What You Feel Is What You Get – Smartphone for the Blind

Shikha Sachar
May 4th 2013

In the sacred Hindu epic Mahabharata, a character called Sanjaya is entrusted with the duty of narrating the stories unfolding on the battleground to his blind king, Lord Dhritraashtra. It is said he was blessed with an ability to see events at a distance. So, in essence, the king had found himself an alternate pair of eyes who envisioned and reported live news events.

One might think such magical stories don’t come true in our real lives. However in the world where technology and culture are a byproduct of each other, there is indeed one visionary with a revolutionary design goal in mind to affect the lives of the visually-deprived. Sumit Dagar, an interaction designer from the National Institute of Design in India, was awarded a Rolex Award for Enterprise for his work on the concept of a braille phone. This smartphone for the blind is based on haptic rather than visual or auditory feedback.

Why haptics one might wonder? Given that the braille phone will be released in India, and Dagar plans to make it affordable to the poorer sections of society, he realises that not every user will be able to understand an English-language interface. On top of this, it would be extremely laborious to come up an auditory-feedback phone for each of India's 27 languages, let alone creating a different version for every world language. So, Dagar's solution is to transform the data received into tangible patterns which the user can touch and interpret. An example, for instance, would be a real-time image of a friend that can be felt on the surface of the phone using a technology called ‘height-mapping’.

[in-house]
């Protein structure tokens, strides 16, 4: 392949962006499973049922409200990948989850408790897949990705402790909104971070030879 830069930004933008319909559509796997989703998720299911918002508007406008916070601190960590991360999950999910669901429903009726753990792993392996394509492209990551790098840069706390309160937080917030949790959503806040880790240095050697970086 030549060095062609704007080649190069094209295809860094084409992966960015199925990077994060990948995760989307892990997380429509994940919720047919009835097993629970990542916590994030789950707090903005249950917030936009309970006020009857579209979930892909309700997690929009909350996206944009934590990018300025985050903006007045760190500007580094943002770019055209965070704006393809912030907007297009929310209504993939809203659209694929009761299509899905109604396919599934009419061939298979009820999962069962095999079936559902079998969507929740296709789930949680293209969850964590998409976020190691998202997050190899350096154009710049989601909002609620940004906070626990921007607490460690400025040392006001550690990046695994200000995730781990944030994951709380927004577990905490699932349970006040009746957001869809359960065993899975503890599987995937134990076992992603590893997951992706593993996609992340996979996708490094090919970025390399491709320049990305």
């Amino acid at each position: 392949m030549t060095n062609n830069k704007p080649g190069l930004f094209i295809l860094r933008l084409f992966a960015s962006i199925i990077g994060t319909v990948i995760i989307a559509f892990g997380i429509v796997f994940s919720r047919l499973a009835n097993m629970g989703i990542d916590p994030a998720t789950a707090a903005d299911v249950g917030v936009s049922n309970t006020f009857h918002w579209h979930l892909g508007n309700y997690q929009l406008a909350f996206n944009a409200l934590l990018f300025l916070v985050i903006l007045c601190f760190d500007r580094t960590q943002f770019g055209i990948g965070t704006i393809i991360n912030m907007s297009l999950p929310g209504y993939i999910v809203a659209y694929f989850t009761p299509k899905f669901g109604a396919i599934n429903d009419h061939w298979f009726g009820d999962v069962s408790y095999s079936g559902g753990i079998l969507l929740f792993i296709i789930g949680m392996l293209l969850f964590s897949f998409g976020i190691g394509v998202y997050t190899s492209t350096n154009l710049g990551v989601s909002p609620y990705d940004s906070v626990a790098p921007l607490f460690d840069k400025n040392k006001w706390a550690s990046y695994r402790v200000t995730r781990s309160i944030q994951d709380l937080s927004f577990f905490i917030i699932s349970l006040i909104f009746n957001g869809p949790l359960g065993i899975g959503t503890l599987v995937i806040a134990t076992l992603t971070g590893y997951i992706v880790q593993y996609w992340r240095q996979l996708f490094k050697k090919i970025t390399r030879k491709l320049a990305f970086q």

This technology is made possible by SMA – Shape-Memory Alloys a.k.a. smart metals, which work on the principle of pseudoelasticity/superelasticity. For every image received on the phone, a pixelated set of pins rise up and fall back to illustrate the imagery. For a dynamic electronic transaction such as video-calling, the blind can now experience changes in the surface of their touchphone to feel the smiles of their near-and-dear ones. If all goes as planned , the braille phone will find its way to the market by the end of this year. "What You Feel Is What You Get" might just be the new norm for the visually-challenged to connect with the world.

Image via Sumit Dagar Blog

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Should men be able to give birth to children?


Joyce Nabuurs: To me this question seems to be a logical next step in the emancipation movement of the past century. More and more women entered the workspace, but the responsibility for pregnancy and childrearing remained female.

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